Businesses demand CIOs who don’t just know their bits from their bytes, but who can also be strategic colleagues with a thorough business overview. But are they stepping up to the plate?
At IT recruitment specialist company La Fosse Associates, executive search consultant Chris Chandler recently received what he admitted was, at first, a ‘surprising brief’. The request was for a CIO – initially nothing ostensibly untoward about that. What followed however, was the requirement he/she be “a visionary; someone that would turn the business on its head; challenge norms, and see new technologies coming over the horizons”.
Flowery language aside, there will doubtless be many IT professionals who consider this to have been written with tongue firmly in cheek. As a recent poll by Forrester Research revealed – probably to many not coming as a surprise – that only 38 per cent of IT decision makers say they have any sort of collaboration with key business decision makers. Moreover, the same research found more than half (54 per cent) of business execs thought the CIO was actually an ‘obstacle’ to the business, not an enabler. This job ad… it’s surely pie-in-the-sky, isn’t it?
Maybe not though. On reflection, even Chandler, speaking at a recent Computer Weekly CW500 Club event, conceded that this kind of request is indicative of what most businesses now really demand of their CIOs, and that any chief information officer who thinks that he or she can sit on the side lines is mistaken. He says: “We are at the cusp of a dramatic shift in what organisations are seeing in terms of people, process, technology and culture. Businesses may not know exactly the type of CIO they want, but know the kind of business they want to be. And they want the CIO to be the person that can help them get there.”
Without doubt, experts agree the theoretical role of the CIO is changing, and CIOs need to change with it. “Historically, the CIO was cast as the techie – more comfortable working on IT systems than helping to devise and deliver overall business strategy,” says Professor Joe Peppard, from Berlin’s ESMT European School of Management and Technology. He adds: “In the age of ‘Big Data’ the strategic importance of information is clear. It is the CIO’s duty to work with C-suite colleagues to make sure that this information is harnessed in the most beneficial way.”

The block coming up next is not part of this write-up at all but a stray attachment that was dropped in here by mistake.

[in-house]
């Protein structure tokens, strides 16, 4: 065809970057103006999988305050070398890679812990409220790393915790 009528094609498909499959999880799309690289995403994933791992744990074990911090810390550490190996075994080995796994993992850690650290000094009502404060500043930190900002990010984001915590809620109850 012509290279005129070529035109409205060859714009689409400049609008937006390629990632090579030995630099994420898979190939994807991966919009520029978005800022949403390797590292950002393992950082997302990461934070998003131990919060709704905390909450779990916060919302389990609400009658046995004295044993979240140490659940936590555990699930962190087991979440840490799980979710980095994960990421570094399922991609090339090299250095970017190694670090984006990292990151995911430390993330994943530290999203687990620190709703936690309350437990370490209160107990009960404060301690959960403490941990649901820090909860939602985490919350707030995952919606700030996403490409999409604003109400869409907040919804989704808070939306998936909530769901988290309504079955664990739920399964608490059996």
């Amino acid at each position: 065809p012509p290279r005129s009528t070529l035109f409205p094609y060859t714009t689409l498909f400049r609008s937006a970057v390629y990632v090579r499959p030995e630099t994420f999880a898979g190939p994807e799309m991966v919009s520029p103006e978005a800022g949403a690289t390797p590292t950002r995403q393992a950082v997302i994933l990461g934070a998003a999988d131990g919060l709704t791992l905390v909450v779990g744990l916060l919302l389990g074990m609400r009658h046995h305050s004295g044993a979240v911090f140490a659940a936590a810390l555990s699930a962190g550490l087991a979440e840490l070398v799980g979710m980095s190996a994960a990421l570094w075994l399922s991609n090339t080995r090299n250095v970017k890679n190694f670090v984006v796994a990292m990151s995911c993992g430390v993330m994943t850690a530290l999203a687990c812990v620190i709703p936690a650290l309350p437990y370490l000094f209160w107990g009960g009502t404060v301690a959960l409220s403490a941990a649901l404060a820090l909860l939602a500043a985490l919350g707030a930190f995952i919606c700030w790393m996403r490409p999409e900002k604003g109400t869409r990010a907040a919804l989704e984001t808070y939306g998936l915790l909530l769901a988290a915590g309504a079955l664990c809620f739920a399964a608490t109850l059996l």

The problem, he argues, is that CIOs still like to regard themselves as the ‘black sheep’ within the business – the put-down backroom function. The challenge, says Kevin Knowles, managing partner at IT recruiter Cavendish Wood, is to shake this off: “CIOs must find new ways of working as other ‘tech’ members join the board, such as Chief Data Officers and Chief Analytics Officers, and as other board members become more technology aware.” Knowles argues it is as much the CIOs responsibility to change as it is for the business to listen to them.
This new-look, changing face aspect to the role is typified by the likes of Johan den Haan, CIO of tech firm Mendex. “Rapid change is the norm,” he concedes. “So my role has changed too. Today it’s as much about designing, developing and deploying applications to support new business initiatives, while, at the same time, also building support for frequent change into the process.”
So what’s holding CIOs back? Vidya Phalke, CIO of MetricStream, certainly believes most CIOs’ management-skills need honing – particularly around establishing background risk and governance frameworks. But, he argues, much of this can be achieved by CIOs positioning themselves properly. “By placing themselves in the driving seat of the business strategy, the CIO should emerge as one of the most critical advisers,” he insists.
Another problem is that, with the continued growth of IT outsourcing (UK figures were up 15 per cent to £3.44 billionin 2014 alone), a source of frustration for CIOs is demonstrating cost transparency. “To make matters more complicated, technology is no longer just an IT issue, but also a business issue,” says Derek Britton, director of Micro Focus. “Most departments – HR, marketing and sales – are reliant on the assistance of systems in their day-to-day work. The problem,” he adds, “is that Gartner predicts that, by 2020, as much as 90 per cent of IT spending could be decided by business teams other than the IT department. This means that there’s less IT budget for CIOs to play with, but there’s also more reason for CIOs to feel excluded from the business.”
To survive, and be the visionaries Chandler’s brief required them to be, the task is clearly to adapt. “It’s right that the CIO role must continue to mitigate all of the associated technology risks,” says Phalke. “But it must evolve too.”
Mario Spanicciati, executive director of BlackLine EMEA, says: “CIOs are evolving to be business-driven leaders rather than tech-focused managers – but this takes time.” The question is therefore whether time is running out for CIOs to transform themselves into the kind of people business leaders want them to be?
“The good news is that you no longer find CIOs hiding away in data centres at the bottom of the building,” says Simon Kouttis, technical lead at banking technology provider, Scott and May. He adds: “The modern CIO knows they are instrumental to the future of their company. But to be a higher profile CIO requires new skills – company strategy, as well as ‘softer’ skills. CIOs need to understand what the business wants to achieve and what technology will support those goals. This means demonstrating a mix of stakeholder and project management skills.” In conclusion, he points out: “The CIO knows how the engine room works, which should give them an advantage; they take a microscopic view of business and how technology can enable strategic growth.”